This change will make Sequoia consistent with the separately managed portfolios under our management, where we stopped opening accounts for new clients earlier this year. The objective of this change is to restrict the inflow of funds under our management. As the funds we manage grow, incremental investments must become larger if they are to generate meaningful returns. We believe there is some truth to the adage ‘size is the enemy of performance,’ and would like to maintain our ability to make investments in mid-sized companies that can provide meaningful returns to our shareholders.

The predominant source of the growth in funds under our management in the last five years has derived from appreciation of the price of the equities in the portfolio. Clearly, we’d be pleased if good investment performance continued to drive growth in assets. We seek to curtail growth in assets coming from new investors.

We appreciate the confidence that all of our investors have shown us over many years and we hope that this measure will in small part repay that confidence.

Sincerely,

Richard T. Cunniff

Vice Chairman

Robert D. Goldfarb

President

David M. Poppe

Executive Vice President

——————————– SECTION THREE ——————————–

  • Click on any image to enlarge it
  • ES is SP 500 futures
  • YM is DJ Industrial futures
  • NQ is NASDAQ Composite futures
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3 Comments on “12/18/13 – Sequoia Fund Is Closed”


  1. Hi Bob
    Thanks
    I agree ….. one more step up ….March 2014
    regards
    Bob Collett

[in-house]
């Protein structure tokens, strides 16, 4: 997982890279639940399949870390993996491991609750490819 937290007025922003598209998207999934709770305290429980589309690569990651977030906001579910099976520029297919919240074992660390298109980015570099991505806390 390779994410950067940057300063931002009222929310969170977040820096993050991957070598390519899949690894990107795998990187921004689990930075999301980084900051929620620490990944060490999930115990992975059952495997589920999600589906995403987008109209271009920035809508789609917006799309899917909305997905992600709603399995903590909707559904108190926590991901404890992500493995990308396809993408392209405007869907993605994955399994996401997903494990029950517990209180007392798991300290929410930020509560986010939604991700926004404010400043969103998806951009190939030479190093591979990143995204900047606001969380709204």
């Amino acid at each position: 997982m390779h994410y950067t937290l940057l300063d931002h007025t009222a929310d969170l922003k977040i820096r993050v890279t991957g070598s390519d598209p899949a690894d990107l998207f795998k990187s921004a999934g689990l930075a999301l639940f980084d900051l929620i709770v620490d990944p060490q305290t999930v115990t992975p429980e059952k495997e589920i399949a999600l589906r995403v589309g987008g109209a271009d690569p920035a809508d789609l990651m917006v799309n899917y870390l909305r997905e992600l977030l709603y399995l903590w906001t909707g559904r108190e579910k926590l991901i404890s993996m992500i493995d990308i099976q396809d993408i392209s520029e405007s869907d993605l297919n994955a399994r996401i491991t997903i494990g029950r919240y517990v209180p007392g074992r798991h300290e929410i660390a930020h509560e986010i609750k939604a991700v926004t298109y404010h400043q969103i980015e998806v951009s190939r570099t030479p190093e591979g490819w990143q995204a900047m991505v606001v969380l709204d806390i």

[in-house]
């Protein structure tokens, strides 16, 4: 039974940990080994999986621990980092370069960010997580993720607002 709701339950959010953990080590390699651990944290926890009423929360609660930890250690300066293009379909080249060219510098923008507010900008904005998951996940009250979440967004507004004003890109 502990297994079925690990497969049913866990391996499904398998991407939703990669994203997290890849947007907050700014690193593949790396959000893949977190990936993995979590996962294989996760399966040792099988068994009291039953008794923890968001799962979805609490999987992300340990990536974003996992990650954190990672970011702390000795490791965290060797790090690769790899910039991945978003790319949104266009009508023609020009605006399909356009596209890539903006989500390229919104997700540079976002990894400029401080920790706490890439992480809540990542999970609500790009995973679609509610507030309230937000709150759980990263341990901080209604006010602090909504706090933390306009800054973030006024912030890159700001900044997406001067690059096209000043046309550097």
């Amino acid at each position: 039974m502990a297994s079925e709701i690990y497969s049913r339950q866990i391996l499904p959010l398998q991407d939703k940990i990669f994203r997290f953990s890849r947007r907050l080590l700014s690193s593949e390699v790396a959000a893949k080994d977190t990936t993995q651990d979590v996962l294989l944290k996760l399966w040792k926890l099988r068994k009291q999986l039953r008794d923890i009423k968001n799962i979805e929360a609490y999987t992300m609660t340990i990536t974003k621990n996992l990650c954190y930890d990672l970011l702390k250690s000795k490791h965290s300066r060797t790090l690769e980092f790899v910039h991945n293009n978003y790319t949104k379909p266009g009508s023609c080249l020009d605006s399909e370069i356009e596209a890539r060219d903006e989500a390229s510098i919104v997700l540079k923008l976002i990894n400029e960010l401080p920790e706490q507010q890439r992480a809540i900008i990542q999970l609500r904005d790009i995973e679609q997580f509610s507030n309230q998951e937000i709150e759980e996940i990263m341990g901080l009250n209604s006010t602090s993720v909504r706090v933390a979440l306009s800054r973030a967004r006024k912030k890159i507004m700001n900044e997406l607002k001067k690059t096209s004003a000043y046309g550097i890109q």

Like

  2. Bob Says:

    Hi Bob,

    I am definitely NOT an expert on T-Theory. I play around with T-Theory, but I’m definitely not an expert. I was always content to let Terry do all the hard work. I had followed Terry since 1974.

    I put most of Terry’s old lessons on my blog site to help insure that they wouldn’t be lost. His lessons are in two places now instead of one. Hopefully they’ll remain in place for many many years to come.

    If you look at “My Charts” (see blog for link), the chart labeled “30.8 – NYSE WEEKLY VOLUME OSCILLATOR . . . . 10 YEARS . . . . TERRY LAUNDRY’S WEEKLY T OSCILLATOR” has some interesting long range Ts. This chart is on page 3. The part of this chart that I’m pointing out to you is the T marked in green. It shows a “possibility” that a major T for this bull market may have just ended. I was fascinated how this T worked out. This is a very long term chart and the Ts are very crude due to the weekly data used. It just puts you in the “neighborhood” of where a T might end.

    From a wave count standpoint, some indexes look complete, while others look like they could have one more step up before ending step 3 that began in late 2012. In other words, it’s a little fuzzy. I tend towards the thought that the top is not quite finished.

    Bob

    Like


  3. Hi Bob
    I was reading on Solar Cycles that the end is at hand and the S & P could fall to 400. You are an expert in T Theory.Where does T Theory show a top or is that no how it works ?
    regards
    Bob Collett
    PS Better still apply it to the South African All Share Index. I guess thats pushing my luck.

    Like